Plenty to consider in the questions this gospel raises… What would it take to believe it and how might it transform us?
Obviously, it’s a stretch. Of course God lavishly loves Jesus, the beautiful, compassionate, only son. But love us the same? Impossible!
Yet how can we conveniently delete this passage? Do we prefer the sad “take up your cross” lines? If so, why? Is this passage too good to be true?
If we believed we were God’s friends, not some lackeys of a distant, punitive deity, we might act with more confidence. We could relax. We would engage with God in the kind of easy conversation we have with friends, and never name it “prayer.” We would lean back into Christ as the beloved disciple did at the last supper, knowing we’re at home. We could be our lazy, irreverent, sometimes sloppy selves and it would be perfectly OK with God.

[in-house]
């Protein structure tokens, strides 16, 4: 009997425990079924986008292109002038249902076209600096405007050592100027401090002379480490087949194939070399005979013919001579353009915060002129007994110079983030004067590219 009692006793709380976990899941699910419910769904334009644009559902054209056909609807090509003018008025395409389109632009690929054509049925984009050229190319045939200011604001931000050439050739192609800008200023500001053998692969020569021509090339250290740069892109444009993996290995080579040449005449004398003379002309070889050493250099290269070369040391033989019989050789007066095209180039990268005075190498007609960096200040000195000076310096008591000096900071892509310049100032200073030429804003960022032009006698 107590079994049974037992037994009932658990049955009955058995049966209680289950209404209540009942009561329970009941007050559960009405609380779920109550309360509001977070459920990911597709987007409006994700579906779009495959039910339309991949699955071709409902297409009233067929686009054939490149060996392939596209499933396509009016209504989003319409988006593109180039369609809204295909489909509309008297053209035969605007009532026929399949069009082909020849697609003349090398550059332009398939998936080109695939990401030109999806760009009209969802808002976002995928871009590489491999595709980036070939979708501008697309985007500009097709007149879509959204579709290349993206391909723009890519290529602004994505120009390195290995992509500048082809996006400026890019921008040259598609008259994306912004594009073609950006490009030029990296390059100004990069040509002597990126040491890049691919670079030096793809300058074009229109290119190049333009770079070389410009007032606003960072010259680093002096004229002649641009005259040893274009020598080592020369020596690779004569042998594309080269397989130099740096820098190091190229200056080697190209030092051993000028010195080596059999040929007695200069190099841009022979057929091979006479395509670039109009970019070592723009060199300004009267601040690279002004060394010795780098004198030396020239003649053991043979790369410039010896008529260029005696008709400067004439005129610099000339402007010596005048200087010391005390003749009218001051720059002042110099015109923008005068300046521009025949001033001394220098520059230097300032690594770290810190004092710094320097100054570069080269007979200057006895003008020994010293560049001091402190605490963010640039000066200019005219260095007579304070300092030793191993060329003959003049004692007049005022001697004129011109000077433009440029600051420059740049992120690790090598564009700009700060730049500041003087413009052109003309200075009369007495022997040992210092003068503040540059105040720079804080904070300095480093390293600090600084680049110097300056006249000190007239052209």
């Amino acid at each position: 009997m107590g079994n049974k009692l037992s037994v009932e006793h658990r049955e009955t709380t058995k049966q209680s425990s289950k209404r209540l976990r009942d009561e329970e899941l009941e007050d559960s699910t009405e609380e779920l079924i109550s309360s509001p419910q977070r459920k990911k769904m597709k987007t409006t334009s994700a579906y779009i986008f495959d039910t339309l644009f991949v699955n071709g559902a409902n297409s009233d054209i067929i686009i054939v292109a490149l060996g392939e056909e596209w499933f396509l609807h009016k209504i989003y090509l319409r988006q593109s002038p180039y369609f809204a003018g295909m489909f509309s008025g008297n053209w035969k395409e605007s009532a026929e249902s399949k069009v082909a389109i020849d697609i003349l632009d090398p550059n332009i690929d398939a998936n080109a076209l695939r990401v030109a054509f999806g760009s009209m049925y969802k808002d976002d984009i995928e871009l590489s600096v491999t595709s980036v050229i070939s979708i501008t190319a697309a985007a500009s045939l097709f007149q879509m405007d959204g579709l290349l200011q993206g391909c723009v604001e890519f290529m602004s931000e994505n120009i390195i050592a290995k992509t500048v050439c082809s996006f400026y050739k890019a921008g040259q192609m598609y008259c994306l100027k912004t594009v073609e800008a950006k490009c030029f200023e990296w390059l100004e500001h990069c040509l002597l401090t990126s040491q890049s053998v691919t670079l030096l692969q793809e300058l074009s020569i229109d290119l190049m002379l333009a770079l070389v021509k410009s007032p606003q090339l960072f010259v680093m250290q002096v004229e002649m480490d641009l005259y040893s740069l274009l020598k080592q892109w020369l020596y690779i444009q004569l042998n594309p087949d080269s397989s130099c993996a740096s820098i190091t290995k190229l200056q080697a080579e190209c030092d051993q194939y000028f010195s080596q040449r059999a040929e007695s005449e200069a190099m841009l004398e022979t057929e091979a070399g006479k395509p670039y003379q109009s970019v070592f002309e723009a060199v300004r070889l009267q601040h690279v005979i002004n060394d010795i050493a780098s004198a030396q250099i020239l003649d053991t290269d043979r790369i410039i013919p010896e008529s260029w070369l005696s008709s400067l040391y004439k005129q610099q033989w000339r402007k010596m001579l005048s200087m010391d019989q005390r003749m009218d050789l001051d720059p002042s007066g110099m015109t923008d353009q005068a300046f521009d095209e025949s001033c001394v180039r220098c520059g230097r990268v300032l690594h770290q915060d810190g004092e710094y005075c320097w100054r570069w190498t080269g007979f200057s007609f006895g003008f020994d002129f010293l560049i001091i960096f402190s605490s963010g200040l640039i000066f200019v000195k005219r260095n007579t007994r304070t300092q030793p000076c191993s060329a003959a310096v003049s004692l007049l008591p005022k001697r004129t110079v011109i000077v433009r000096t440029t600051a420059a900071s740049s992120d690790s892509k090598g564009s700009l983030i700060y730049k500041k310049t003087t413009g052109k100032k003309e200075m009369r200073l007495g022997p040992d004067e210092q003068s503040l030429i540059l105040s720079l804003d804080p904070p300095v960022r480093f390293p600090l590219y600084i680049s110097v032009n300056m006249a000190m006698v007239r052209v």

What was the purpose of Christ’s teaching? To create selfless martyrs, who grimly do titanic deeds? According to John 15:11, he came “so that my joy may be in you, and that your joy may be complete.”
That line alone could make us rearrange our stuffy faces and stodgy lives.